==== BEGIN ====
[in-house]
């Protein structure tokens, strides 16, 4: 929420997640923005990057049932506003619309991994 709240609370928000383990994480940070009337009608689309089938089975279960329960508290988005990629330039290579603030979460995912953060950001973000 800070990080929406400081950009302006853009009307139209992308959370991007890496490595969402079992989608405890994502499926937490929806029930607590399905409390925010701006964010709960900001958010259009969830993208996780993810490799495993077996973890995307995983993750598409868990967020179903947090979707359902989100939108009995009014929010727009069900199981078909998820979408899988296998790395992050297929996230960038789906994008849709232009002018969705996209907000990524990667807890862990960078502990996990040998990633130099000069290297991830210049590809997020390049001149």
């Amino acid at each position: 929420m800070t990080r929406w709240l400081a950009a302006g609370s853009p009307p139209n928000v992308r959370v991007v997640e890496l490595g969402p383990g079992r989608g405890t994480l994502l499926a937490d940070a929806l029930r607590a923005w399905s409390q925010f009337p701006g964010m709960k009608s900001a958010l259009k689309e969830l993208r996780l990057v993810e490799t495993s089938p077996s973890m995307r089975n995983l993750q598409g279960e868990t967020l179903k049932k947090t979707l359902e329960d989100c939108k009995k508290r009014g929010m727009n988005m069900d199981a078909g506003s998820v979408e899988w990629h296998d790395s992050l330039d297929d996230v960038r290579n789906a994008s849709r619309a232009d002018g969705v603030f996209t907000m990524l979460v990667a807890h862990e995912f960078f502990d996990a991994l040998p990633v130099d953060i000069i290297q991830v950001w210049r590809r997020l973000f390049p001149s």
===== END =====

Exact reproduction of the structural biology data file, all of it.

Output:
[in-house]
């Protein structure tokens, strides 16, 4: 929420997640923005990057049932506003619309991994 709240609370928000383990994480940070009337009608689309089938089975279960329960508290988005990629330039290579603030979460995912953060950001973000 800070990080929406400081950009302006853009009307139209992308959370991007890496490595969402079992989608405890994502499926937490929806029930607590399905409390925010701006964010709960900001958010259009969830993208996780993810490799495993077996973890995307995983993750598409868990967020179903947090979707359902989100939108009995009014929010727009069900199981078909998820979408899988296998790395992050297929996230960038789906994008849709232009002018969705996209907000990524990667807890862990960078502990996990040998990633130099000069290297991830210049590809997020390049001149």
């Amino acid at each position: 929420m800070t990080r929406w709240l400081a950009a302006g609370s853009p009307p139209n928000v992308r959370v991007v997640e890496l490595g969402p383990g079992r989608g405890t994480l994502l499926a937490d940070a929806l029930r607590a923005w399905s409390q925010f009337p701006g964010m709960k009608s900001a958010l259009k689309e969830l993208r996780l990057v993810e490799t495993s089938p077996s973890m995307r089975n995983l993750q598409g279960e868990t967020l179903k049932k947090t979707l359902e329960d989100c939108k009995k508290r009014g929010m727009n988005m069900d199981a078909g506003s998820v979408e899988w990629h296998d790395s992050l330039d297929d996230v960038r290579n789906a994008s849709r619309a232009d002018g969705v603030f996209t907000m990524l979460v990667a807890h862990e995912f960078f502990d996990a991994l040998p990633v130099d953060i000069i290297q991830v950001w210049r590809r997020l973000f390049p001149s």